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Consider an infinite undirected graph $G$, like for example $\mathbb{Z}^d$ with edges connecting nearest neighbours sites. Let $X(t)$ be a simple random walk starting from the origin, $o$, define $ B_L := \{ x \in \mathbb{Z}^d \, \, : \, \, d(x,o) \leq L\} $ namely the set of sites whose graph distance from the origin is at most $L$. Let $ E_1 $ be the expected number of steps performed by the simple random walk before leaving the set $B_L$ or returning to the origin, $$ E_1 = E \big ( \sum\limits_{t=0}^{\infty} \mathbb{1}\{ t < \tau_{B_L^c \cup \{o\}} \} \big ), $$ where $\mathbb{1}$ is the indicator function, $E$ is the expectation of the simple random walk, and $\tau_{B_L^c \cup \{o\}}$ is the hitting time of the set $B_L^c \cup \{o\}$, where $B_L^c:= \mathbb{Z}^d \setminus B_L$. Let $E_2$ be the expected number of distinct vertices visited by the simple random walk before leaving $B_L$ or returning to the origin, $$ E_2 = \sum\limits_{x\in B_L}^{\infty} \mathbb{1}\{ \exists t < \tau_{B_L^c \cup \{o\}} \, \, \, s.t. \, \, X_t = x\} $$

Are $E_1$ and $E_2$ of the same order of magnitude in $L$? The answer is easy and positive if the graph is transient, but what about recurrent graphs?

It would be enough for me to receive some hint!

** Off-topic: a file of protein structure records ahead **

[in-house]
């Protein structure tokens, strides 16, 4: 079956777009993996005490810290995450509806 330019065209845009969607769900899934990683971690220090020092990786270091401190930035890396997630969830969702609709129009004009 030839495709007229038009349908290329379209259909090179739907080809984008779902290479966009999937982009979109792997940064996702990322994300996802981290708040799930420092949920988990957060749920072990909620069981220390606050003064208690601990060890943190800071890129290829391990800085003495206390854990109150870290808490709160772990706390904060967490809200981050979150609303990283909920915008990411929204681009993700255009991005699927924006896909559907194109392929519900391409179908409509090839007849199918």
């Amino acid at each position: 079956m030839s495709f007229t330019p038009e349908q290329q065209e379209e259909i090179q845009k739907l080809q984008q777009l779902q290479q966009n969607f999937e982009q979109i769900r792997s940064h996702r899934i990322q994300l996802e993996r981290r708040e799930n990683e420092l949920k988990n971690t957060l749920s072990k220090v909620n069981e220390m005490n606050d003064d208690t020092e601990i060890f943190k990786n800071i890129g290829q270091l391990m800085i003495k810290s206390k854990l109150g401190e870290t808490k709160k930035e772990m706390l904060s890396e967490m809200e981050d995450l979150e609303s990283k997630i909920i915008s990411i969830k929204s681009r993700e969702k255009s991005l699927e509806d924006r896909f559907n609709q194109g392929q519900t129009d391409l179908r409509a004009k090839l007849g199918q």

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First, note that $E_1 = E(\tau_{B_L^x \cup \{o\}})$, ie is just the expected hitting time.

I expect this can depend a lot on the graph. Take, for example, just $\mathbb Z$. Recall that the expected return time to the origin (for a standard symmetric SRW) is infinite. On the other hand, the expected exit time of $[-L,L]$ is order $L^2$. Given that the walk exits $[-L,L]$ before returning to $0$, it hits precisely $L$ distinct vertices.

Now, a slight caveat: I've said "expected return time to the origin is $\infty$" and "expected exit time of $[-L,L]$ is order $L^2$" -- these are both correct statements, but they don't, a priori, imply that "expected exit time of $[-L,L]$, given that the origin is not returned to, is order $L^2$". However, this should be pretty easy to prove: first walk from $0$ to $L/2$ directly (this is the worst that conditioning on not returning to $0$ can do for the first $L/2$ steps); now hitting $0$ or $L$ is the same as exiting the interval $[L/2 - L/2, L/2 + L/2]$, which is order $(L/2)^2$, ie order $L^2$. I'm sure one can make this rigorous.


Using the fact that a SRW on $\mathbb Z^2$ is just a pair of independent SRWs on $\mathbb Z$ (in continuous time), one can likely extend this result to $\mathbb Z^2$ without too much change or additional ideas.

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